In early February, the Department of Public Health (DPH) released data showing that overdose deaths from opioids dropped five percent in Massachusetts from 2016 to 2018. But there have been alarming increases in western Massachusetts, especially among Hispanics, according to the latest statistics.
In Springfield there were 80 overdose deaths among city residents in 2018—more than double the 2017 number of 38, in spite of the fact that overdose deaths declined in a majority of cities and towns across Massachusetts. Overdose deaths were also up in Chicopee, from 19 to 31, and in Holyoke, from 13 to 14. From 2017 to 2018, opioid overdose deaths in Hampden County increased from 113 to 209, and the numbers also increased in Hampshire County (from 28 to 38) and Franklin County (from 9 to 22).
“Our agency still regards the opioid overdose crisis as an epidemic, because that’s what it is,” said Jade Rivera-McFarlin, marketing and development director at Gándara Center, which provides residential, substance use, and preventative services to Hispanics, African Americans, and other culturally diverse populations. “It’s a public health emergency affecting us all—but especially our Hispanic communities,” she said.
In Springfield, Hispanic residents experienced the most dramatic increase in opioid fatalities than any other ethnic group, from 13 overdose deaths in 2017 to 39 in 2018—a 200 percent jump. White non-Hispanic overdose deaths increased 100 percent, from 16 to 32. Black non-Hispanic deaths decreased from 8 to 7 (-13 percent).
Gándara Center is dedicated to using this kind of data to identify engaging and appropriate solutions for its most vulnerable populations. For example, in the past two years, Gándara Center, Tapestry, and the Hampden County Addiction Taskforce have partnered for free community trainings in administering the overdose reversal drug Narcan. Gándara, as the statewide leader in providing substance use and mental health treatment to Hispanics, has offered bilingual Narcan trainings to make these forums more accessible to the Hispanic community.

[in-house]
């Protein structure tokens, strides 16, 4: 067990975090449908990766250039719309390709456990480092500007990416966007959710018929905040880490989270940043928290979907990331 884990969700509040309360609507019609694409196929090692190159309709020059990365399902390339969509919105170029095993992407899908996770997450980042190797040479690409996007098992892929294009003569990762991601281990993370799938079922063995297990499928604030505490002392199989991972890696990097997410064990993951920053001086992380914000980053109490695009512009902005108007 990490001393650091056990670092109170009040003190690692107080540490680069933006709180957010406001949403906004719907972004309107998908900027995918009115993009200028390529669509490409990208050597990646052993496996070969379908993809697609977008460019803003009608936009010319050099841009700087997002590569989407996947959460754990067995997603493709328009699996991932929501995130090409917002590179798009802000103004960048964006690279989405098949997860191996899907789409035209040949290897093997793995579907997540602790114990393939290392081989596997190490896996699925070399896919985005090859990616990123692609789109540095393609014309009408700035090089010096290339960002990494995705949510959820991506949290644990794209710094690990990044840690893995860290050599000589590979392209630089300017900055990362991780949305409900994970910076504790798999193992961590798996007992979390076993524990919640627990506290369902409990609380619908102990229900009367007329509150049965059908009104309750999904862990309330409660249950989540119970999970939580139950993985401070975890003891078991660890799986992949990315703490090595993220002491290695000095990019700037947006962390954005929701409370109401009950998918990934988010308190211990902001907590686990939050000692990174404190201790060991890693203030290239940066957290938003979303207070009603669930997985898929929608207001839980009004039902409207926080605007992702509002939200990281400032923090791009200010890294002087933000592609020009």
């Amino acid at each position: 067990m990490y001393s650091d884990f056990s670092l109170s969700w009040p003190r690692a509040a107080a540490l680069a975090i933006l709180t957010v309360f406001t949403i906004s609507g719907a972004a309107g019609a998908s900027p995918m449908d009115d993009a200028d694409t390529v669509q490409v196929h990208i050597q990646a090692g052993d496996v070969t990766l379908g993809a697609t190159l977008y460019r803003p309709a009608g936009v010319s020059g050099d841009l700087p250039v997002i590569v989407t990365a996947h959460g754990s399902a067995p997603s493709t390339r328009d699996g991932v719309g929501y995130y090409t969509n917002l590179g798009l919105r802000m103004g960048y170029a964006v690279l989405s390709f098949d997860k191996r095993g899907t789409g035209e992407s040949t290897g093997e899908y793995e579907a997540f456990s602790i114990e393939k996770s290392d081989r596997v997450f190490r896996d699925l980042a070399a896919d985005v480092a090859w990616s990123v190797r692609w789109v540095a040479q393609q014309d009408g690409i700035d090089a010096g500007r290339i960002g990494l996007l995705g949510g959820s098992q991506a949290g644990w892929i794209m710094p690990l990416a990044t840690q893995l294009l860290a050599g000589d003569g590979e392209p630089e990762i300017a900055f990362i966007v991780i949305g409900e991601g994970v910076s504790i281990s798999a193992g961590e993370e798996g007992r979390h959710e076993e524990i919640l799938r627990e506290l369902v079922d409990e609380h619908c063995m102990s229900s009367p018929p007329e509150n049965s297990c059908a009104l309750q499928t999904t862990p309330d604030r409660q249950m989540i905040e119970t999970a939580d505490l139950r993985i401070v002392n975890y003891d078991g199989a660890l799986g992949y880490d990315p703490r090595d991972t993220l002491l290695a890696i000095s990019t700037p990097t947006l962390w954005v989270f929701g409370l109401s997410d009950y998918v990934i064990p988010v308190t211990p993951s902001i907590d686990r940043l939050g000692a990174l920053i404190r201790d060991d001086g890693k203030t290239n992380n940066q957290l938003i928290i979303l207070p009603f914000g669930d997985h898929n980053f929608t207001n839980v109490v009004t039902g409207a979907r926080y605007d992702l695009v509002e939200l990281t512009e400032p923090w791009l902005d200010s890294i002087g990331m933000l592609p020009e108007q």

Health officials believe that one reason for the overdose increase is the presence of the powerful synthetic opioid fentanyl, which was present in 93 percent of Massachusetts overdose death cases in the first nine months of 2019. This synthetic opioid—25 to 50 times stronger than heroin—was present in 75.6 percent of the cases in 2016. In two separate incidents last November and last April, volunteers and members of Gándara Center’s Hope for Holyoke Recovery Center revived a couple of overdose victims using three doses of Narcan each. An overdose requiring multiple doses of Narcan usually indicates the presence of fentanyl.
Western Massachusetts cities were not the only ones to see a significant fatal opioid overdose increase in 2018. So has Framingham, Lawrence, and Lowell—cities with large Hispanic populations.
Some research shows that Hispanic opioid users are less likely than others to access addiction treatment medicines such as methadone and Suboxone. Hispanics have lower substance use treatment rates than other ethnic groups for a variety of reasons, including family stigma and discrimination. Gándara Center has held focus groups at its residential and recovery centers about stigma among friends and family and how it affects the individual’s treatment options. “Traditionally, in Hispanic cultures, substance use has been viewed as a private problem—dealt with within the family rather than seeking outside help,” said Rivera-McFarlin. National studies have shown that stigma is more pronounced among Hispanics than their white and black counterparts and is a significant barrier to treatment.
“At Gándara Center, we continue to aggressively seek new ways to more comprehensively serve our hard-to-reach populations, especially our Hispanic populations,” said Rivera-McFarlin. “Understanding a person’s cultural context is what our agency does well. Our culturally sensitive treatment programs help decrease some of the disparities in treatment for the Hispanic community, but it’s not going to be easy to reverse the opioid epidemic. We can start by working to eliminate barriers to care, and we work to do this every single day.”